The Merriam-Webster Dictionary’s word of the year in 2023 was “authentic.”
I’m not surprised.
Merriam-Webster publishes the annual “word” from among the most looked-up within a given year, filtering out more common five-letter words that appear in countless games and crossword puzzles.
In 2023, with the arrival of popular AI apps (like Chat GPT and Google’s Bard), a surge in charges of fake news, and a rise in “deepfake” photos in news and media, it seems there was a big increase in the interest for what is real, true, and even—if it exists—original. We all have to ask ourselves, more and more it seems: “Is that the real thing?”
But I don’t think a search for what is authentic was limited to 2023, or even any recent decade or century. I believe it is deep within the human longing.
The origin myth in Genesis portrays a devastating impact on human beings’ capacity for authenticity. Those first humans—having lived together in the garden with total transparency, both knowing and being fully known—are jolted into a different dynamic after eating that forbidden fruit. They hide and they blame. Covering nakedness, pointing fingers elsewhere in their guilt and shame, they play out a demise of authenticity on those pages. One might read all the pages of Hebrew and Christian Scripture that come after with that loss of vulnerability, transparency and authenticity in mind.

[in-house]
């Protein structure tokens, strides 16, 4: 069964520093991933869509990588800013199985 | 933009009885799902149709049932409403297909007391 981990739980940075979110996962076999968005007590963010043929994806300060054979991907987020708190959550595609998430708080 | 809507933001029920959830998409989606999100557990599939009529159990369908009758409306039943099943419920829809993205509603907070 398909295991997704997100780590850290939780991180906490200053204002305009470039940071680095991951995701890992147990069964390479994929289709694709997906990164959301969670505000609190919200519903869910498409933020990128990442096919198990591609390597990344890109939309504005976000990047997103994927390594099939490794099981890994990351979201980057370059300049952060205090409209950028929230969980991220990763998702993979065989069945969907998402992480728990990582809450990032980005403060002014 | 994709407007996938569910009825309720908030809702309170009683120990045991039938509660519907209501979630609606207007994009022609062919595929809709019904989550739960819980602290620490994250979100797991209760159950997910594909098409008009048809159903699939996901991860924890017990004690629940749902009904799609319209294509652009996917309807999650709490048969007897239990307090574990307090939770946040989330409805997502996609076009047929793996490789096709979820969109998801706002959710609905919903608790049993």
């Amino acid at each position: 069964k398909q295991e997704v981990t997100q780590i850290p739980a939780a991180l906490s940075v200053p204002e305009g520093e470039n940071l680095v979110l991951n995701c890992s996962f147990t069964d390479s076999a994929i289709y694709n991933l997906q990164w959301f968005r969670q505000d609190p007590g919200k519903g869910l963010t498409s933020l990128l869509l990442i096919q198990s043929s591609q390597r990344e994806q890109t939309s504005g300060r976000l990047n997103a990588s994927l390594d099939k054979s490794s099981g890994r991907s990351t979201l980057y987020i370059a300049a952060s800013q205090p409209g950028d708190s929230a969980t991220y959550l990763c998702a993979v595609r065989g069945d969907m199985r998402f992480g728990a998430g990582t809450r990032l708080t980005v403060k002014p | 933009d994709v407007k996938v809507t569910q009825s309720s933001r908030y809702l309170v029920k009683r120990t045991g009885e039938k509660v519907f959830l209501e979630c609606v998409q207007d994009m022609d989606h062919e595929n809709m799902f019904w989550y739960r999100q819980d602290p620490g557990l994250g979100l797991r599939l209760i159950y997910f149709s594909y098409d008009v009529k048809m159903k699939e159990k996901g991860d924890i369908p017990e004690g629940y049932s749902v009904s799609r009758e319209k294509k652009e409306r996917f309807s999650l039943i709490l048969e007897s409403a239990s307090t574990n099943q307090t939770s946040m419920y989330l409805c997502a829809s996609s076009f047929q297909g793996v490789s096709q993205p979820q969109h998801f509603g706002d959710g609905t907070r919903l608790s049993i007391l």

Dr. Brad Reedy, an author and psychotherapist whose work has been important to me and many others, recently posted on Instagram: “To be seen and loved just as we are is so sublime, the best word we have for it is heaven; it’s so rare and beyond our daily experience, we imagine it above us in the clouds. To be seen and loved… I can think of nothing more powerful. It changes a life…and then it changes lives.”
Perhaps the authentic is a big part of what we long to recover in the human quest.
I’m here for it. Are you? What does it look like when we are seeking to be honest, real, and really authentic with one another?
We do not know all that 2024 will bring, nor what “word” will belong to the year ahead. But we can carry forward a desire for authenticity – in ourselves, in others, and in church or other circles to which we belong. We can seek to be ourselves, to be loved and embraced—and to love and embrace—just as we all are. This is deep in the heart of what healthy community can be. It is the gift that we can give to one another, as God gives this gift of unconditional love and belonging to us.
Walking with you,
The Rev. R. Scott Painter, Rector